- "Back then on a bomb-site we were spies among the ruins…. On TV we saw cold war" - The song is replete with references to memories from Neil's childhood. Even into the late 1950s and early 1960s there were parts of Britain where the effects of German air raids during the Second World War were still visibly apparent.
- One of my site visitors has astutely observed that that aforementioned references to the aftermath of World War II, including the Cold War, as well as the opening lines referring to defection, strongly suggest that Neil may have had the Berlin Wall in mind as partial inspiration for the song, or at least for much of its imagery. Neil has, in fact, confirmed this (see the discussion of Hadrian's Wall below). The Berlin Wall—called officially by the Russians and East Germans the "Anti-Fascist Protection Rampart"—was implemented in 1961 to divide East and West Berlin. It was ultimately torn down in 1989 with the collapse of Soviet communism and the subsequent reunification of Germany.
- The Man from U.N.C.L.E. – The Man from U.N.C.L.E. was a successful 1960s American television show that obviously gained some popularity in Britain as well. Like others of its "spy genre," it hinged greatly on the Cold War, mentioned earlier in the song.
- "Caesar conquered Gaul" – The ancient Roman general Julius Caesar conquered Gaul (modern-day France) in the 50s BCE. But this line may have special significance arising from Neil's well-known appreciation for the work of Noël Coward. As it so happens, Coward's famous song "The Stately Homes of England" from his 1938 musical Operette includes the following lines:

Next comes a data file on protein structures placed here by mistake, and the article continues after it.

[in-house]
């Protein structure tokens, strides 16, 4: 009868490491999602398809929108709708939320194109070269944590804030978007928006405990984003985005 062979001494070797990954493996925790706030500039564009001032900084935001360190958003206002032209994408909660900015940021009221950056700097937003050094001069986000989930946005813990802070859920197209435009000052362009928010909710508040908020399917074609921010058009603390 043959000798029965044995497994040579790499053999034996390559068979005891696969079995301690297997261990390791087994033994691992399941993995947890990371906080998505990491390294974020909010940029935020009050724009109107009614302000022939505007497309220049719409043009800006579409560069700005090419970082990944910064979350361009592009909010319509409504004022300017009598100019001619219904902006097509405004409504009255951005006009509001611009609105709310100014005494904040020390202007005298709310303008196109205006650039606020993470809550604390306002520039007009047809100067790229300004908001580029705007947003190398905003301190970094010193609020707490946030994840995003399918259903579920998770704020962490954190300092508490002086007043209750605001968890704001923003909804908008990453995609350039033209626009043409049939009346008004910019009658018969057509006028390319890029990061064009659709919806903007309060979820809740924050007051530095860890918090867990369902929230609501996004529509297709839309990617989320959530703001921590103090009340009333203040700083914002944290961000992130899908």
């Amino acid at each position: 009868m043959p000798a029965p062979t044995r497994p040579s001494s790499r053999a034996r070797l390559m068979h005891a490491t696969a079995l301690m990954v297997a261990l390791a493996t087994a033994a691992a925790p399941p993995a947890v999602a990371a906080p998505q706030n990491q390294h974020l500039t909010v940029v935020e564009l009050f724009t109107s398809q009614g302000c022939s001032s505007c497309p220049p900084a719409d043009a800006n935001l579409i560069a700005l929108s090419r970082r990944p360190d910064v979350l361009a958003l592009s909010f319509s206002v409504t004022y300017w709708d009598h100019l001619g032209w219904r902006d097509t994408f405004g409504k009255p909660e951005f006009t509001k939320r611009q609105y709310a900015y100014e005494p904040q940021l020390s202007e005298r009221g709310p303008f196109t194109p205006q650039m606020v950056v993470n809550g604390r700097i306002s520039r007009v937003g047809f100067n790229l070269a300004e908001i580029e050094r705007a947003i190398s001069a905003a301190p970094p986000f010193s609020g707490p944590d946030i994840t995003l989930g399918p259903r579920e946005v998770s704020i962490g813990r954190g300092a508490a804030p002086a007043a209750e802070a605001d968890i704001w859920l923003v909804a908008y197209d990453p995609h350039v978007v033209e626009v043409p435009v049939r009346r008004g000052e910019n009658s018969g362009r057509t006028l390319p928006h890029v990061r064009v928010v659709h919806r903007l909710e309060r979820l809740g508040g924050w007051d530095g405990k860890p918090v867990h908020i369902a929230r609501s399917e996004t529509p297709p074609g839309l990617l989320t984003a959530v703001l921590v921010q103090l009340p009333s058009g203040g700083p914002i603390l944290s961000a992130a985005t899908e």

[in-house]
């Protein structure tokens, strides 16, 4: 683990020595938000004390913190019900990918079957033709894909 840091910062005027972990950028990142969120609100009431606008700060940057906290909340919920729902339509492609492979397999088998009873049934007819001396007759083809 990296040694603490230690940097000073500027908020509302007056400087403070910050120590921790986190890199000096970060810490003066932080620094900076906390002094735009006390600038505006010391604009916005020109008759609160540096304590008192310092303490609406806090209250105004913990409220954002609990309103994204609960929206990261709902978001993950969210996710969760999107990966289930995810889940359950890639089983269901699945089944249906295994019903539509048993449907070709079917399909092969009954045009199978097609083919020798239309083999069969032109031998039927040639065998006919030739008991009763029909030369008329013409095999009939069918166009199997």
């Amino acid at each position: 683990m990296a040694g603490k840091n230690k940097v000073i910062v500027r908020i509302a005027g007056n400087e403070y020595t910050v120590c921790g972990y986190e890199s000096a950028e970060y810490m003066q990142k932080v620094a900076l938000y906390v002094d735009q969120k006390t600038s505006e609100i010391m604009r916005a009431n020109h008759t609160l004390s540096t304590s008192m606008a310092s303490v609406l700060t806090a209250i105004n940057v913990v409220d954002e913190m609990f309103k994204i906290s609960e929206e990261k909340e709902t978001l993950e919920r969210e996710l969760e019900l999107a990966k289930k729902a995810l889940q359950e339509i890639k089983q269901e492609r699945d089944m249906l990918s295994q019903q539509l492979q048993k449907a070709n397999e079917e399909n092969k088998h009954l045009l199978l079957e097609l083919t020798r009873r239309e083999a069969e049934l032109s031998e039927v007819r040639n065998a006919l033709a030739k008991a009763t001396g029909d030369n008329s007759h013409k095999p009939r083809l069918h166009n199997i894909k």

We know how Caesar conquered Gaul
And how to whack a cricket ball
Apart from this, our education
Overall, the Coward song expresses in a lighthearted and rather satirical manner English pride in country, history, and traditions, managing the deft trick of conveying genuine patriotism while similtaneously poking gentle fun at it. It's probably no coincidence that the Pet Shop Boys' "Building a Wall" does much the same thing. Indeed, it seems more than likely that the "Ceasar conquered Gaul" line is Neil's very intentional echo of Coward.
- "Scouting for centurions on a Roman wall" – A reference to Hadrian's Wall (commonly also referred to simply as the "Roman Wall" in Britain), built by the Romans under the Emperor Hadrian primarily during the years CE 122–128 to protect Roman-occupied Britain from the "barbarian tribes" of the far north of the island. Neil has described this line as part of the song's "schoolboy reminiscence": "Growing up in the North East of England, I frequently visited and walked along Hadrian's Wall—still do!" He has also noted that he mainly had two walls in mind in writing the song: Hadrian's Wall and the Berlin Wall—the first "to keep out the Picts and Scots" and the second "to keep in the East German population."